Perhaps the most dramatic instance of the flexibility required to find satisfying work is former WCAL host Stephanie Wendt. She now works in Denver, Colo. Wendt does not commute, she has a commuter marriage: her husband, Brent Johnson, remains in Minnesota.
"As hard as it is to leave Brent, the fact I've found a place that seems to be a fit feels pretty darned good, Wendt said in a Sept. 4, 2005, Star Tribune article.
Wendt spoke of the employees stake in WCAL.
"This wasn't just about radio. [WCAL] listeners had developed personal relationships with those of us on the air," Wendt told the Star Tribune.
Now, Wendt is connecting with new listeners on 49 stations nationwide.
After the publication of the Star Tribune article, Wendt said that former WCAL listeners contacted her to tell her that they were still listening to her. Some even pledged support for Colorado Public Radio.
Most of Wendts colleagues stayed closer to home, though many never expected to leave WCAL for MPR. Ironically, a February 2004 City Pages article profiling WCAL on-air hosts said that those who had worked for MPR previously were "strenuously diplomatic about their old friends." Now former WCAL employees are with MPR, some returning and some new. They include former WCAL host/producers Karl Gehrke, Bill Morelock, Melissa Ousley and Steve Staruch.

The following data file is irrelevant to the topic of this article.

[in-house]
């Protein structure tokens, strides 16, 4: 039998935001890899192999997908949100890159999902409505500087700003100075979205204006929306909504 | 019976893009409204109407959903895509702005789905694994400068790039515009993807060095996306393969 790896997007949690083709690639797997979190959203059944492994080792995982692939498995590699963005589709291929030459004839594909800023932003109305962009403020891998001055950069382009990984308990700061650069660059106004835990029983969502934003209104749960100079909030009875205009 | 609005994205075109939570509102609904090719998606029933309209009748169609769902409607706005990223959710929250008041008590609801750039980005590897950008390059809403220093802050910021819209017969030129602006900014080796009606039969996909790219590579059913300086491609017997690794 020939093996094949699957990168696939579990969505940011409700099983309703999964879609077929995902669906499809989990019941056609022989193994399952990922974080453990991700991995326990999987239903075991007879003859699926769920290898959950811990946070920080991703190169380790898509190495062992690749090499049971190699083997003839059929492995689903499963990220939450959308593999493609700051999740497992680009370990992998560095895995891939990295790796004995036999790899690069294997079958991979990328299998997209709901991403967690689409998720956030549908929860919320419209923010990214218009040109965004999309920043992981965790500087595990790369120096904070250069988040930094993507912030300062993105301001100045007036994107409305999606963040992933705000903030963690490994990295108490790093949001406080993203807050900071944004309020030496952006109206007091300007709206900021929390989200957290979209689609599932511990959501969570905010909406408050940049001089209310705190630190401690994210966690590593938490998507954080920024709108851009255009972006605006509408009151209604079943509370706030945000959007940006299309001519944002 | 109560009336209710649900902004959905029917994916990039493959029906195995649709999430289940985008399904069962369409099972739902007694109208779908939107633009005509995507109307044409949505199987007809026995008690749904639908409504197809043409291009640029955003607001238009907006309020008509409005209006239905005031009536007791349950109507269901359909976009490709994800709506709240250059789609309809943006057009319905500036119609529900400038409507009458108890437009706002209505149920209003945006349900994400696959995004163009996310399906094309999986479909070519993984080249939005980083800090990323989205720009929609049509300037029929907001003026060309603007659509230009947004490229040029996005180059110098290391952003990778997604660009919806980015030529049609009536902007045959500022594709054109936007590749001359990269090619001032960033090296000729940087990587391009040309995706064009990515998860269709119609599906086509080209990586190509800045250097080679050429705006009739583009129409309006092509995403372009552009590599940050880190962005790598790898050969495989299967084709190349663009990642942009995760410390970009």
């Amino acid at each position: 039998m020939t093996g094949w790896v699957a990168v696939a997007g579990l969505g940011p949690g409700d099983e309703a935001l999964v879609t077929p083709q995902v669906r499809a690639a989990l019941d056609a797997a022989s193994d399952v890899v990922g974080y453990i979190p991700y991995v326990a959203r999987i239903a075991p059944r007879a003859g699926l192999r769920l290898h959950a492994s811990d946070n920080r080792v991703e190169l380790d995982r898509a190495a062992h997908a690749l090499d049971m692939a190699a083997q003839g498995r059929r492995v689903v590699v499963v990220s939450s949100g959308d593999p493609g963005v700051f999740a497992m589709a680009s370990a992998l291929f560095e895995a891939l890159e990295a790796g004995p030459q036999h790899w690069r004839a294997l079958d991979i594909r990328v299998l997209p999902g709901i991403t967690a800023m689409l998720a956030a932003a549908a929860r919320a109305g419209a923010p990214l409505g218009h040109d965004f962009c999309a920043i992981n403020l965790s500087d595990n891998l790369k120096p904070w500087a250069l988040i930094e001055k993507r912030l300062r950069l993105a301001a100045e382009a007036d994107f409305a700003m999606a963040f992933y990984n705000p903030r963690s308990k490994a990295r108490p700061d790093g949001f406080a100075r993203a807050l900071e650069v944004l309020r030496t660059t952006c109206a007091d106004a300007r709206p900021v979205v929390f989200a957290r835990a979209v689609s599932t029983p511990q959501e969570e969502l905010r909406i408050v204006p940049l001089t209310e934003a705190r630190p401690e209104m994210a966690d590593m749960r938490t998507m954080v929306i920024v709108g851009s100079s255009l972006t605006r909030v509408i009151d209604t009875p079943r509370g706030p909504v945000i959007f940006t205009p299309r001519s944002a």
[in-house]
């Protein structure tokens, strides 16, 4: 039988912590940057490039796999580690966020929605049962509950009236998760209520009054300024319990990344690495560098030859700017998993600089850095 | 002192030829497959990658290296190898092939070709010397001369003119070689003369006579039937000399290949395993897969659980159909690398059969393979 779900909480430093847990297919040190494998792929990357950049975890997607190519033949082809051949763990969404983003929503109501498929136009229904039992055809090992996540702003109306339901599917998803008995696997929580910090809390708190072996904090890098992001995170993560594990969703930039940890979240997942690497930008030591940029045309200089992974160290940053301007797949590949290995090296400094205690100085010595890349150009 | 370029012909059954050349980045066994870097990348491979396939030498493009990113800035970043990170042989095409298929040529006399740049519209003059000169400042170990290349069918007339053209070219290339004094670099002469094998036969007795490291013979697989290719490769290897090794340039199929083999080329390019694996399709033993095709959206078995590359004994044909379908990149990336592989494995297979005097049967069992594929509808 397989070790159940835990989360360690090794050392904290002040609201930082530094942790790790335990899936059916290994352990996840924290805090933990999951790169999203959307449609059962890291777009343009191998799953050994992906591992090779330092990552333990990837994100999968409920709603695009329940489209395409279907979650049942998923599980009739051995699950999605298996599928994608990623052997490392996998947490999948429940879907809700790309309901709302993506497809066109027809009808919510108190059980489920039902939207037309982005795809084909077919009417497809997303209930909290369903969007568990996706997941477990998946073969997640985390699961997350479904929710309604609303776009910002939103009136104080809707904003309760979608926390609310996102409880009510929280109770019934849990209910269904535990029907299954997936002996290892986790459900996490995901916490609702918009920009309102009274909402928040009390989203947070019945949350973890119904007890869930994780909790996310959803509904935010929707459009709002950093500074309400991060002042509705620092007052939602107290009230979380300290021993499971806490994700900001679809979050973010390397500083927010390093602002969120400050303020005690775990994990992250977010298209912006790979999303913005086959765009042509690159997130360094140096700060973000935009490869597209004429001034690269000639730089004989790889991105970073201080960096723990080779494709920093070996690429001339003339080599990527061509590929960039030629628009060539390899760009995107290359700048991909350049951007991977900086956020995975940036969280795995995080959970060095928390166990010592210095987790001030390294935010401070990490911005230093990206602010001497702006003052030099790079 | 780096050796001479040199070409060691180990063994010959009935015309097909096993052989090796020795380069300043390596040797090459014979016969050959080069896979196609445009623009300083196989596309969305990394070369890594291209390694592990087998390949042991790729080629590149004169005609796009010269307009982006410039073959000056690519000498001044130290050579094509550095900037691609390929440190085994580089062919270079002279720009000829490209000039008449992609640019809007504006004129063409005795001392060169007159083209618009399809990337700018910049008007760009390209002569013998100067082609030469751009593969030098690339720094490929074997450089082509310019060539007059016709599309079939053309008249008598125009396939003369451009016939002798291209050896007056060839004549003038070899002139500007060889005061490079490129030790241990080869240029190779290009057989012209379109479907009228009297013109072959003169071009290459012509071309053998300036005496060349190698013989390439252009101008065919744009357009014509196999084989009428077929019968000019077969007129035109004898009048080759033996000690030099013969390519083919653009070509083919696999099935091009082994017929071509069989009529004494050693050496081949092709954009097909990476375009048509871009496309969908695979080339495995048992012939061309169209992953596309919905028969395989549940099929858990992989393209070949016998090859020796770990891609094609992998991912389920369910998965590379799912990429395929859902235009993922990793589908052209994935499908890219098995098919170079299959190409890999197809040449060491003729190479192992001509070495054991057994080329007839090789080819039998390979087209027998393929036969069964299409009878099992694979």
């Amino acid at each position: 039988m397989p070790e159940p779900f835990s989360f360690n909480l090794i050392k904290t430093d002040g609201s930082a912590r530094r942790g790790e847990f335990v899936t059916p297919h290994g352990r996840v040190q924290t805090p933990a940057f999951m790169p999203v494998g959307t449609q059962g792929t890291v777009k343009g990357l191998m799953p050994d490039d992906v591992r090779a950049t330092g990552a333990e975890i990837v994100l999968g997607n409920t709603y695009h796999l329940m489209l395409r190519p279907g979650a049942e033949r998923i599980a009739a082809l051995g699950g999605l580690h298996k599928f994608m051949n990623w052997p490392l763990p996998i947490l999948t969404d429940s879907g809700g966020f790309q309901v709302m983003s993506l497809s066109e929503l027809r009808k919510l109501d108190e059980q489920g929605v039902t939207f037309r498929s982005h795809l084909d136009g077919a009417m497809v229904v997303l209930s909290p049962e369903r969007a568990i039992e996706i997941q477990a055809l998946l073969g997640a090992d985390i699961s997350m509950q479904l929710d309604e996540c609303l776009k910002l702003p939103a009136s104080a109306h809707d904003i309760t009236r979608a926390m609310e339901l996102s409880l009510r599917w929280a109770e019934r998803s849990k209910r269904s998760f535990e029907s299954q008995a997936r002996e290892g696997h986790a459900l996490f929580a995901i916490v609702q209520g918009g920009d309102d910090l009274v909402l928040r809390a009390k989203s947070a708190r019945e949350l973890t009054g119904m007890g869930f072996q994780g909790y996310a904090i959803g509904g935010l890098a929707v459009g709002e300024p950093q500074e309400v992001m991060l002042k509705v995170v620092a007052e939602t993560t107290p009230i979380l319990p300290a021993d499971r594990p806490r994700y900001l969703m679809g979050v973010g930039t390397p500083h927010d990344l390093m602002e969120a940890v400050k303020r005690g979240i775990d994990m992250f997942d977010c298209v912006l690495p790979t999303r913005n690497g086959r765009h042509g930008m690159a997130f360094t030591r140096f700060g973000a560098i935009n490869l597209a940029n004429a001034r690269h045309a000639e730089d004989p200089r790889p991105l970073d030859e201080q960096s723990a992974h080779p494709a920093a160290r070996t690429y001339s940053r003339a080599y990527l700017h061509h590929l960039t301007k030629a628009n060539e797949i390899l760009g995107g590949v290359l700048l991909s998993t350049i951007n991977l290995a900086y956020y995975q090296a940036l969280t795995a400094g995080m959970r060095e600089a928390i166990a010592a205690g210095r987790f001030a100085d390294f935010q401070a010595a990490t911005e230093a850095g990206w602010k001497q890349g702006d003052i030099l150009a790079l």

Gehrke said his new MPR co-workers went out of their way to invite him to lunch, ask how he was doing and make sure he felt at home.
"Thats something thats quite rare in starting a new job," Gehrke said. "People at MPR were very sensitive to it."
Gehrke said he is content at MPRs St. Paul location.
"The people that achieve that level, they tend to stay," he said.
Working for a larger radio station has its advantages, musical choices can be restricted.
"In my new job, there is much tighter control on what is played," Wendt said. She believes that some WCAL standards have disappeared from radio altogether.
"It's gone for good the vocal music, lieder, the 20th- and 21st-century music, the music with an ethnic accent," Wendt said.
The closure of WCAL was emotional, both for listeners and employees. The former WCAL building, its CD stacks mostly bare and its staff gone, except for two Sing For Joy employees, seems to reflect the reordering that has happened in employees lives, and the vacancy and disorder that still remain for some.
Most employees have moved on to new jobs. But some, who wish to remain unnamed for reasons of professional standing, are still waiting.